“More than 95,000 American jobs” depend on continued production of the Lockheed Martin F-22 Raptor fighter, according to the apparently industry-funded advocacy group Preserve Raptor Jobs.
In this age of credit freezes and layoffs, that’s a compelling reason to continue buying the $140-million jets. Consider it “economic stimulus,” no?
Problem is, that 95,000 number counts indirect employment at firms for whom the F-22 program is just one of many clients. And it also counts Lockheed assembly workers who are in high demand for other aviation projects. In fact, ending Raptor production today might not result in a single unemployed aerospace worker.
“As far as the facility here in Meridian is concerned, there are only about 20 workers devoted to the manufacturing of the tail assembly on the Raptor,” [plant manager Joe] Mercado added. “That is out of a total work force of almost 200 people. I don’t mean to lessen the importance their jobs mean to the families of those 20 people. It is very possible we could transition those workers to the C-130 product line, which is the major contract we have. But would the loss of the Raptor contract cripple us here in Meridian? No.”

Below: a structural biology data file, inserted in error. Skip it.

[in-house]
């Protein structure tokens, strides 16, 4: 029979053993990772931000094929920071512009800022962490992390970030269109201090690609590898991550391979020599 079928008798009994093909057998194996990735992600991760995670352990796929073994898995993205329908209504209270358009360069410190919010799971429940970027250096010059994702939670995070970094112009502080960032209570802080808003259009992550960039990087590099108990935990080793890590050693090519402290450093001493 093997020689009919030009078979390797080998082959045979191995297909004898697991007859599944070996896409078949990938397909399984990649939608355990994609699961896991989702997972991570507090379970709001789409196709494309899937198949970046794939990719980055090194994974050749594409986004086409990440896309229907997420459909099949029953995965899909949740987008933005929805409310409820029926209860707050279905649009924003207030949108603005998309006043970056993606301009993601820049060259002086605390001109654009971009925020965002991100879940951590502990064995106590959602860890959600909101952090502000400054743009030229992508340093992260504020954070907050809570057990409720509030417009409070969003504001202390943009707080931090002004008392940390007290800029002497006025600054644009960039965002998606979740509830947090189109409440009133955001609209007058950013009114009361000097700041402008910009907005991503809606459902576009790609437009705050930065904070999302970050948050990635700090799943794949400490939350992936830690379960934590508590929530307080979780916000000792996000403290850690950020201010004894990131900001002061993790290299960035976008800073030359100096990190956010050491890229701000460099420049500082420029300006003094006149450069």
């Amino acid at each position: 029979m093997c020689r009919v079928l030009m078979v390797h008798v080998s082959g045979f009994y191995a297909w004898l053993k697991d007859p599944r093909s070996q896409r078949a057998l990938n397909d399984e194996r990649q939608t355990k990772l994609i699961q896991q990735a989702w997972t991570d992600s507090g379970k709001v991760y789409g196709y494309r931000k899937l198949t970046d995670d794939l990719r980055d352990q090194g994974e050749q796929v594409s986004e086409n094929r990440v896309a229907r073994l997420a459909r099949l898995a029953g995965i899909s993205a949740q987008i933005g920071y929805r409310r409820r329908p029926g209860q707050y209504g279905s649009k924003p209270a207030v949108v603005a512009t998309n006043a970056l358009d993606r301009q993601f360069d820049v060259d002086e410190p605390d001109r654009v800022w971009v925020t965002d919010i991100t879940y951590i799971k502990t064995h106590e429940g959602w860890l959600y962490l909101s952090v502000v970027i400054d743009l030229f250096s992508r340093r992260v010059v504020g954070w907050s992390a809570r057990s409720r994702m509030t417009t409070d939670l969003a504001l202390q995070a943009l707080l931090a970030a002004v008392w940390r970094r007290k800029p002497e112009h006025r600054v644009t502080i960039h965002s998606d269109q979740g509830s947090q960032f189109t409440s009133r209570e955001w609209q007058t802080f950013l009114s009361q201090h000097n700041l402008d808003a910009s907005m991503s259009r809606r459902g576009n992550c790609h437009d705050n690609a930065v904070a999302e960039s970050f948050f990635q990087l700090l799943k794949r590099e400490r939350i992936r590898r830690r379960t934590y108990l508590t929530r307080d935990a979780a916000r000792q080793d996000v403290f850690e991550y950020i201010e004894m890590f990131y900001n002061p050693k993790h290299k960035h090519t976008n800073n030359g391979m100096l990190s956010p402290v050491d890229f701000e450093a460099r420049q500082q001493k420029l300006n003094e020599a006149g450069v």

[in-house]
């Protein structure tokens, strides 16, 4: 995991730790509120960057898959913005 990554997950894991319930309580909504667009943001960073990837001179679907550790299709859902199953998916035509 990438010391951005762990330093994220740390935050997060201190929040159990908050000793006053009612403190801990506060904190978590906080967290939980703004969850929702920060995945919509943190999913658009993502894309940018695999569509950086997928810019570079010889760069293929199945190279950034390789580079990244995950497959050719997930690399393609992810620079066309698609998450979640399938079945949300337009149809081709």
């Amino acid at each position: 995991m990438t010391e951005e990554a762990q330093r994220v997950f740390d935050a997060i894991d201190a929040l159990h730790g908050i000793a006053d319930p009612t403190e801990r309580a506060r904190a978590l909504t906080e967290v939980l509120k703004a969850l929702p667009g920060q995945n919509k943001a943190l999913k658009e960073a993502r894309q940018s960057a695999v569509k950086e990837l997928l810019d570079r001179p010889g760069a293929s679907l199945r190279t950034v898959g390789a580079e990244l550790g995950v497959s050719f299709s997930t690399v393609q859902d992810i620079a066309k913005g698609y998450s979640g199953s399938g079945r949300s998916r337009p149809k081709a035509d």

It’s the same across the U.S. aerospace industry. A year ago the industry was worried about huge labor shortages. Shutting down the Raptor line would see thousands of workers snapped up for active production lines churning out F-16s, F-35s, C-130s and modernized C-5s for Lockheed, not to mention the prospect that industry rivals Boeing and Northrop might lure Lockheed workers for their own active production lines for the F-15, F/A-18 and others.
Even in the New Depression, the U.S. has the world’s biggest and most diverse aerospace industry. Trimming a few dozen aircraft from one production line, and shuttering that line a few years early, will not put nearly 100,000 people out of work.
There are good reasons to keep buying F-22s, but jobs is not one of them.
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